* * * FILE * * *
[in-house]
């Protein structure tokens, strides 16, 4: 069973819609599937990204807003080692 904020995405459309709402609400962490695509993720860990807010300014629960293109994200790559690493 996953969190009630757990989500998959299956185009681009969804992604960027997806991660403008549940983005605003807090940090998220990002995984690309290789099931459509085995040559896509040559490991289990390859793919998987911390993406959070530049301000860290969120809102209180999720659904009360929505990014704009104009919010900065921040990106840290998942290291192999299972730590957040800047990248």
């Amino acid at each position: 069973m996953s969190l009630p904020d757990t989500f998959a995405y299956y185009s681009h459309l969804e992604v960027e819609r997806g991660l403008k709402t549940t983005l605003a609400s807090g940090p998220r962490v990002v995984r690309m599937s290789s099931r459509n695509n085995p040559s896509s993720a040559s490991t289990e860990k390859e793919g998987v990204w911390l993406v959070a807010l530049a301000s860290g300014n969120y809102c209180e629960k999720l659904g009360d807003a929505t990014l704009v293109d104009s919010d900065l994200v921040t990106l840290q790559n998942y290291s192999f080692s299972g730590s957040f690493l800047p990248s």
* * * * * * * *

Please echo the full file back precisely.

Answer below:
[in-house]
């Protein structure tokens, strides 16, 4: 069973819609599937990204807003080692 904020995405459309709402609400962490695509993720860990807010300014629960293109994200790559690493 996953969190009630757990989500998959299956185009681009969804992604960027997806991660403008549940983005605003807090940090998220990002995984690309290789099931459509085995040559896509040559490991289990390859793919998987911390993406959070530049301000860290969120809102209180999720659904009360929505990014704009104009919010900065921040990106840290998942290291192999299972730590957040800047990248």
């Amino acid at each position: 069973m996953s969190l009630p904020d757990t989500f998959a995405y299956y185009s681009h459309l969804e992604v960027e819609r997806g991660l403008k709402t549940t983005l605003a609400s807090g940090p998220r962490v990002v995984r690309m599937s290789s099931r459509n695509n085995p040559s896509s993720a040559s490991t289990e860990k390859e793919g998987v990204w911390l993406v959070a807010l530049a301000s860290g300014n969120y809102c209180e629960k999720l659904g009360d807003a929505t990014l704009v293109d104009s919010d900065l994200v921040t990106l840290q790559n998942y290291s192999f080692s299972g730590s957040f690493l800047p990248s």